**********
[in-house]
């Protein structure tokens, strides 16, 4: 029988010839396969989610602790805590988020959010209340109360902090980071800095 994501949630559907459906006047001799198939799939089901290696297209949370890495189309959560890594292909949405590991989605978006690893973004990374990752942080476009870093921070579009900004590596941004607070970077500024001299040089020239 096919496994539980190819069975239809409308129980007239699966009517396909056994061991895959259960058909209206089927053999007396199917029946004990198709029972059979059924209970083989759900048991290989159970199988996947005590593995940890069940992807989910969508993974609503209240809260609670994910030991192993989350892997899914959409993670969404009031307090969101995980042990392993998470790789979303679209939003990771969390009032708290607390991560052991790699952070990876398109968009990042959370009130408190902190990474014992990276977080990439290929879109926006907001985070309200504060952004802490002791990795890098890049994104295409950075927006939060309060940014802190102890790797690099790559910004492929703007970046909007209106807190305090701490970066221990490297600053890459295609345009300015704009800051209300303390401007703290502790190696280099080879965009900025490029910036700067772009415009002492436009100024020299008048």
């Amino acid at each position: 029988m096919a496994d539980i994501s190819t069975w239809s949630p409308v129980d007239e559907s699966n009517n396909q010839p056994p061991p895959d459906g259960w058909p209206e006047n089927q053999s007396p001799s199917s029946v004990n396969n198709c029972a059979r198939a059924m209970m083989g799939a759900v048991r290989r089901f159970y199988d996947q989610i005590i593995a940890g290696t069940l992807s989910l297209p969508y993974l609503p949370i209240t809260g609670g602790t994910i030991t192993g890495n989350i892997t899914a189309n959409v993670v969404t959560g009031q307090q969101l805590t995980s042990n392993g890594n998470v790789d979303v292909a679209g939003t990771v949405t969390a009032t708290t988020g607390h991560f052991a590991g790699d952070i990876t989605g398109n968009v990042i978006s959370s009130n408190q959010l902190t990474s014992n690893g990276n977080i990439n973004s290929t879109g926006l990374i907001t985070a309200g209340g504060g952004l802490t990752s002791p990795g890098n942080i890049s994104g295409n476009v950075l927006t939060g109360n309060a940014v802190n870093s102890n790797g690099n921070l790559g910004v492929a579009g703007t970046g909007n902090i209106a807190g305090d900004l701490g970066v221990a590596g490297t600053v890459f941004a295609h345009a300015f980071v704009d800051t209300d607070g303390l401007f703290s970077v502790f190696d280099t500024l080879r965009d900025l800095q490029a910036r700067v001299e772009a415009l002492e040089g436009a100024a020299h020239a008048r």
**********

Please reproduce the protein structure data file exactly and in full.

[in-house]
């Protein structure tokens, strides 16, 4: 029988010839396969989610602790805590988020959010209340109360902090980071800095 994501949630559907459906006047001799198939799939089901290696297209949370890495189309959560890594292909949405590991989605978006690893973004990374990752942080476009870093921070579009900004590596941004607070970077500024001299040089020239 096919496994539980190819069975239809409308129980007239699966009517396909056994061991895959259960058909209206089927053999007396199917029946004990198709029972059979059924209970083989759900048991290989159970199988996947005590593995940890069940992807989910969508993974609503209240809260609670994910030991192993989350892997899914959409993670969404009031307090969101995980042990392993998470790789979303679209939003990771969390009032708290607390991560052991790699952070990876398109968009990042959370009130408190902190990474014992990276977080990439290929879109926006907001985070309200504060952004802490002791990795890098890049994104295409950075927006939060309060940014802190102890790797690099790559910004492929703007970046909007209106807190305090701490970066221990490297600053890459295609345009300015704009800051209300303390401007703290502790190696280099080879965009900025490029910036700067772009415009002492436009100024020299008048």
């Amino acid at each position: 029988m096919a496994d539980i994501s190819t069975w239809s949630p409308v129980d007239e559907s699966n009517n396909q010839p056994p061991p895959d459906g259960w058909p209206e006047n089927q053999s007396p001799s199917s029946v004990n396969n198709c029972a059979r198939a059924m209970m083989g799939a759900v048991r290989r089901f159970y199988d996947q989610i005590i593995a940890g290696t069940l992807s989910l297209p969508y993974l609503p949370i209240t809260g609670g602790t994910i030991t192993g890495n989350i892997t899914a189309n959409v993670v969404t959560g009031q307090q969101l805590t995980s042990n392993g890594n998470v790789d979303v292909a679209g939003t990771v949405t969390a009032t708290t988020g607390h991560f052991a590991g790699d952070i990876t989605g398109n968009v990042i978006s959370s009130n408190q959010l902190t990474s014992n690893g990276n977080i990439n973004s290929t879109g926006l990374i907001t985070a309200g209340g504060g952004l802490t990752s002791p990795g890098n942080i890049s994104g295409n476009v950075l927006t939060g109360n309060a940014v802190n870093s102890n790797g690099n921070l790559g910004v492929a579009g703007t970046g909007n902090i209106a807190g305090d900004l701490g970066v221990a590596g490297t600053v890459f941004a295609h345009a300015f980071v704009d800051t209300d607070g303390l401007f703290s970077v502790f190696d280099t500024l080879r965009d900025l800095q490029a910036r700067v001299e772009a415009l002492e040089g436009a100024a020299h020239a008048r």